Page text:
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Course outline

Information Systems
Development

Foundations for systems development






The systems development environment


The origins of software
Managing the information systems project

Planning



Identifying and selecting systems development projects


Initiating and planning systems development projects

Analysis

Chapter 1
The Systems Development
Environment






Design




Dr. Annabella Habinka Ejiri


annabinka@must.ac.ug
annabinka@yahoo.co.uk
+256772571444
2005 by Prentice Hall




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Introduction

Designing databases
Designing forms and reports
Designing interfaces and dialogues
Finalizing design specifications
Designing distributed and internet systems

Implementation and maintenance





System implementation
Maintaining information systems

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Reading list
Systems Analysis and Design, Donald Yeates (2004)
Object Oriented Systems analysis and Design, Simon
Bennett (1999)
Systems analysis and design, Donald Yeates, Tony
Wakefield (2004)
Modern systems analysis and design, Jeffrey
A.Hoffer, Joey F.George, Joseph S.Valacich (2008)
Essentials of systems analysis and design , Jeffrey A
Hoffer, Joey F.George, Joseph S Valacich (2009)
Systems analysis and design methods, Jeffrey L
Whitten, Lonnie D Bentley (2007)

Determining systems requirements


Structuring systems process requirements
Structuring systems logical requirements
Structuring systems data requirements

Learning Objectives
 Define information systems analysis and design.
 Describe the different types of information systems.
 Describe the information Systems Development Life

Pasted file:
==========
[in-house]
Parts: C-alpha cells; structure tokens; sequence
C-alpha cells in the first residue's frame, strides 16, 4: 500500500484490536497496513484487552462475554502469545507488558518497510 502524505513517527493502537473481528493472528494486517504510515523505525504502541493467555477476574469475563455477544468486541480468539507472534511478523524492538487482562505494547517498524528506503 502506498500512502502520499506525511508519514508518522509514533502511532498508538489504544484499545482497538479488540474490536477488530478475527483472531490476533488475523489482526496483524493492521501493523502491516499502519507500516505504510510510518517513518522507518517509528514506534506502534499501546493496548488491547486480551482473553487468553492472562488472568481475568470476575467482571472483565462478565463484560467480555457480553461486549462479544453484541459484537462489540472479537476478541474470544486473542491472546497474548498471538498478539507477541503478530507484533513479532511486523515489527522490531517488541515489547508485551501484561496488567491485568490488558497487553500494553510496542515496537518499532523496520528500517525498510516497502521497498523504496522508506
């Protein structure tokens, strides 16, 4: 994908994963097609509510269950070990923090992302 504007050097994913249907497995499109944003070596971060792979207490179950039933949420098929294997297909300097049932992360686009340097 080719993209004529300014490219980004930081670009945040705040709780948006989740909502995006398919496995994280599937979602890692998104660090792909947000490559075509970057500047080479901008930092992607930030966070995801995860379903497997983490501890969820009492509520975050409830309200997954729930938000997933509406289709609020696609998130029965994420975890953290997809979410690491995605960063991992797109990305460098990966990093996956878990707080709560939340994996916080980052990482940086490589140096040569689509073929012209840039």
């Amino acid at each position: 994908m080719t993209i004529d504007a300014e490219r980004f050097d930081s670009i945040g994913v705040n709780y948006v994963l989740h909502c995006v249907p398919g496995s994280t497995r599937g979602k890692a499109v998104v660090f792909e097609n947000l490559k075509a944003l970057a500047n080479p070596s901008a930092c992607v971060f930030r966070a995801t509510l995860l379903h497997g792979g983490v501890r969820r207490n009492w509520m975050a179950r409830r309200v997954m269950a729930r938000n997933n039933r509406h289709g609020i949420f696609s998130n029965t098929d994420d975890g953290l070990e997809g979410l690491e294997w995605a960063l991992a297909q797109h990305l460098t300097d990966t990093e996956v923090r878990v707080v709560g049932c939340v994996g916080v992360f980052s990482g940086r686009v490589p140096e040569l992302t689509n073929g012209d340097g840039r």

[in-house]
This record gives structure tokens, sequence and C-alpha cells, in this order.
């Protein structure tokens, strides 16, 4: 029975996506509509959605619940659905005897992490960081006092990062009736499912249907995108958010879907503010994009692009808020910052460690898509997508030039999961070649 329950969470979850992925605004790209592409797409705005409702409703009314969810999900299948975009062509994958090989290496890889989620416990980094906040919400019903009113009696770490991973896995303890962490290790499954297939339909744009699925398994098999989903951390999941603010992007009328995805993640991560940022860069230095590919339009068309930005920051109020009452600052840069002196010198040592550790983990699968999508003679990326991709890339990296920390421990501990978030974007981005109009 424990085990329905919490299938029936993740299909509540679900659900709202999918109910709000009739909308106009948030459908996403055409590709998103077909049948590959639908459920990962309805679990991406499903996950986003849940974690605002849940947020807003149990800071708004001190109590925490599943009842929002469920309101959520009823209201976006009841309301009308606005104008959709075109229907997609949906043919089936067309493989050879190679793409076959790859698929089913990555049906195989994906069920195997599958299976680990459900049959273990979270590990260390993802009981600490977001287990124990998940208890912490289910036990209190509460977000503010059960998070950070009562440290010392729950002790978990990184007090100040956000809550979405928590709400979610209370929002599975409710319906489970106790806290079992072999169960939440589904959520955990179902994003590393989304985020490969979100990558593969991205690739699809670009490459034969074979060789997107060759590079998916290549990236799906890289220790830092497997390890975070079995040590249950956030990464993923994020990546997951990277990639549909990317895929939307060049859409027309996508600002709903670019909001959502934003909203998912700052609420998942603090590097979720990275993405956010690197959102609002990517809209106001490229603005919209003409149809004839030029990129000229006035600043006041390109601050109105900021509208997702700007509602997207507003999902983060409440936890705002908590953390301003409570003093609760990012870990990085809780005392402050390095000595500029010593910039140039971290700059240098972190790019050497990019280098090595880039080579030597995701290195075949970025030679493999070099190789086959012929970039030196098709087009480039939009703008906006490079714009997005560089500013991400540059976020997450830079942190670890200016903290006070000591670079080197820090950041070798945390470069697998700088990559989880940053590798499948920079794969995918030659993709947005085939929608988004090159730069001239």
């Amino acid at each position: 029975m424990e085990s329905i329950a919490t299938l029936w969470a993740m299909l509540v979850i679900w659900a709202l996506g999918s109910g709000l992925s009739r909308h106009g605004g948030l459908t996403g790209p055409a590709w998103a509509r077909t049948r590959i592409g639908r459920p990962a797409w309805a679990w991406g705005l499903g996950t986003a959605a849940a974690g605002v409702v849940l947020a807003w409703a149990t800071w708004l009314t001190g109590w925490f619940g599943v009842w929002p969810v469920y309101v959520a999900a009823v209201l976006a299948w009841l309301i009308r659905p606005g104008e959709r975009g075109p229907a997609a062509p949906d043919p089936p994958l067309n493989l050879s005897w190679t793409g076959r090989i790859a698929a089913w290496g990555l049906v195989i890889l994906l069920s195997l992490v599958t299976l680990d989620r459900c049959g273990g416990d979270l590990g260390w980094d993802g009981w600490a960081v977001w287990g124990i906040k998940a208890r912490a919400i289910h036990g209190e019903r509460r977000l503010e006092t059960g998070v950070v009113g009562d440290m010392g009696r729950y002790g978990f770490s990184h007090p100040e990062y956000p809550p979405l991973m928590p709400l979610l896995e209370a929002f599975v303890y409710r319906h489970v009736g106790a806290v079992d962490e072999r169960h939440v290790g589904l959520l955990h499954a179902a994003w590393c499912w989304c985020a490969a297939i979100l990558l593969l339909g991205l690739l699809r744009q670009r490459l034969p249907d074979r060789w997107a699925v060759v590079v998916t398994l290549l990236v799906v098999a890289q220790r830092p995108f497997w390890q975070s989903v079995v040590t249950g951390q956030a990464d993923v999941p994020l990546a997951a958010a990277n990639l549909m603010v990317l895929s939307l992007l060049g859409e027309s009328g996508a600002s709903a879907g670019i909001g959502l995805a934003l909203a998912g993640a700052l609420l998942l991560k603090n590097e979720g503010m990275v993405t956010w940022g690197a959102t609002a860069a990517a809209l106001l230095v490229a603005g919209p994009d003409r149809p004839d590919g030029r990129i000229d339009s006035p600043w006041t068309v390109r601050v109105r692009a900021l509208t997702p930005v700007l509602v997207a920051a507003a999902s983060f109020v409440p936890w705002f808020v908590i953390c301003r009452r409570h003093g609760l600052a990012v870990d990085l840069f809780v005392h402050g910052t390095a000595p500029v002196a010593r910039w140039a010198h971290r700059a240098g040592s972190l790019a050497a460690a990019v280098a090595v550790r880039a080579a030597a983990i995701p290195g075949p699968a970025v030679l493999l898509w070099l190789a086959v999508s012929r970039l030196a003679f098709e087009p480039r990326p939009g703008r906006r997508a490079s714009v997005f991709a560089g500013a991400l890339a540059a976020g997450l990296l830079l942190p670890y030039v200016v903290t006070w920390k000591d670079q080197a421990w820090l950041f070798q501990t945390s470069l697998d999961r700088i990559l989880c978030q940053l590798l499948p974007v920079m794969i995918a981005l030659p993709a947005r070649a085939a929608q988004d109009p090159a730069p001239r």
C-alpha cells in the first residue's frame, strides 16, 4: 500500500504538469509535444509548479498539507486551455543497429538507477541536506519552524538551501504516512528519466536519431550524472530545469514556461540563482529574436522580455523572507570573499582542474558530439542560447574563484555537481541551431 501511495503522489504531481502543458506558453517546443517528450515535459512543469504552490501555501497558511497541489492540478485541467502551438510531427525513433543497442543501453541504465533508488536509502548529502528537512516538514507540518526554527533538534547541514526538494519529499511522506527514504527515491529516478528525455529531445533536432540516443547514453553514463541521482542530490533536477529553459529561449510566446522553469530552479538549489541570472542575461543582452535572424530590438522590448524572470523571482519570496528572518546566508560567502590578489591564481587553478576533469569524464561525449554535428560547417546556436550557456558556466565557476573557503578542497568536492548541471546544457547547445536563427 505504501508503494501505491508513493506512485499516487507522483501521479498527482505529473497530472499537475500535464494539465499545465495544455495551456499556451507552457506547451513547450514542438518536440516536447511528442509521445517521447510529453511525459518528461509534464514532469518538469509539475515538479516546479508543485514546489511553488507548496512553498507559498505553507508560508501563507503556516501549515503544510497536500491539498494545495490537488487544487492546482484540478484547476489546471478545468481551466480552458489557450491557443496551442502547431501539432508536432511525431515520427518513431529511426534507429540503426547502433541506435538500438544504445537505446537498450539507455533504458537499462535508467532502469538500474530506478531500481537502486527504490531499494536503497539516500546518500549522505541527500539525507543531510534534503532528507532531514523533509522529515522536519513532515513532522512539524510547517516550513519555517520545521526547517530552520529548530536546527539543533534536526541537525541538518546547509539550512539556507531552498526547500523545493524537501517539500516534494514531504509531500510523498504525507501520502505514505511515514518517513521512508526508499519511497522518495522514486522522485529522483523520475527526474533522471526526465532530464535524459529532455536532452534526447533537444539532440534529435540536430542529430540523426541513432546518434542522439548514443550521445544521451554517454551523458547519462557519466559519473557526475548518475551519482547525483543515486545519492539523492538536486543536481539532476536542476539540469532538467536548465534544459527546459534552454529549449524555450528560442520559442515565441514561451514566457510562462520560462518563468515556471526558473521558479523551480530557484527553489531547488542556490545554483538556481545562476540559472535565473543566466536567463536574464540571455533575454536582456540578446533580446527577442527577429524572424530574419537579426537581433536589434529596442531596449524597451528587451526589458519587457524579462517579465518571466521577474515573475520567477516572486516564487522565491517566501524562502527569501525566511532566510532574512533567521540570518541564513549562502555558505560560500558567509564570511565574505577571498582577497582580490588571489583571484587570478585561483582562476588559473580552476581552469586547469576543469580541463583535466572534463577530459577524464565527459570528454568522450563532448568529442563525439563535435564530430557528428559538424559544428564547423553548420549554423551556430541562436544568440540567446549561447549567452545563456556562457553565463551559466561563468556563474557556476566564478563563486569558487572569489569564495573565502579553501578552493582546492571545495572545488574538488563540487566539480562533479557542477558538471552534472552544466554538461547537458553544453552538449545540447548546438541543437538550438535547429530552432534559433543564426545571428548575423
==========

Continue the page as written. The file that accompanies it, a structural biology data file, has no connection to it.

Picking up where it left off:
Cycle (SDLC).

 Explain Rapid Application Development (RAD),

prototyping, Joint Application Development (JAD),


and Computer Aided Software Engineering (CASE).
 Describe agile methodologies and eXtreme
programming.
 Explain Object Oriented Analysis and Design and the
Rational Unified Process (RUP).
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Roles of the systems analyst

Information Systems Analysis and Design





Complex organizational process whereby computer-based


information systems are developed and maintained
In System Analysis more emphasis is given to understanding
the details of an existing system or a proposed one and then
deciding whether the proposed system is desirable or not
and whether the existing system needs improvements.
Thus, system analysis is the process of investigating a
system, identifying problems, and using the information to
recommend improvements to the system.

Study problems and needs of an organization


Determine best approach to improving
organization through use of:



Application Software


Computer software designed to support organizational


functions or processes

Help system users and managers define their


requirements for new or enhanced systems

Systems Analyst


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People
Methods
Information technology

Organizational role most responsible for analysis and design


of information systems
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Skills of a Successful Systems


Analyst

Cont
Assess options for system
implementation





Analytical


In-house development
Outsourced development
Outsourced development and operation
Commercial application